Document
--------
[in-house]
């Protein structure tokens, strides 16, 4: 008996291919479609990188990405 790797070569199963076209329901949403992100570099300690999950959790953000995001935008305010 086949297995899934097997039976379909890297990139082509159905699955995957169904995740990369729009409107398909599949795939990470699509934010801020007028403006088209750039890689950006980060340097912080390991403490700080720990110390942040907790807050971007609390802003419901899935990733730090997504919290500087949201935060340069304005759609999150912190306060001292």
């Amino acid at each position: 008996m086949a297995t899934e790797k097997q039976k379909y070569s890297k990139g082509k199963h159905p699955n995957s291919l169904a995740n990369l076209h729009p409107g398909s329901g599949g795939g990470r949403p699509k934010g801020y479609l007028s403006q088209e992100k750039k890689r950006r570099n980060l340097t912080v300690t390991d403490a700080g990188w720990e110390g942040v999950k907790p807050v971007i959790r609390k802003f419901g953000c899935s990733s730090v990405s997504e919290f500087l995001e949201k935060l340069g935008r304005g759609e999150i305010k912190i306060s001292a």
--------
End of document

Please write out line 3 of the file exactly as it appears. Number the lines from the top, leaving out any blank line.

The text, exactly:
């Amino acid at each position: 008996m086949a297995t899934e790797k097997q039976k379909y070569s890297k990139g082509k199963h159905p699955n995957s291919l169904a995740n990369l076209h729009p409107g398909s329901g599949g795939g990470r949403p699509k934010g801020y479609l007028s403006q088209e992100k750039k890689r950006r570099n980060l340097t912080v300690t390991d403490a700080g990188w720990e110390g942040v999950k907790p807050v971007i959790r609390k802003f419901g953000c899935s990733s730090v990405s997504e919290f500087l995001e949201k935060l340069g935008r304005g759609e999150i305010k912190i306060s001292a």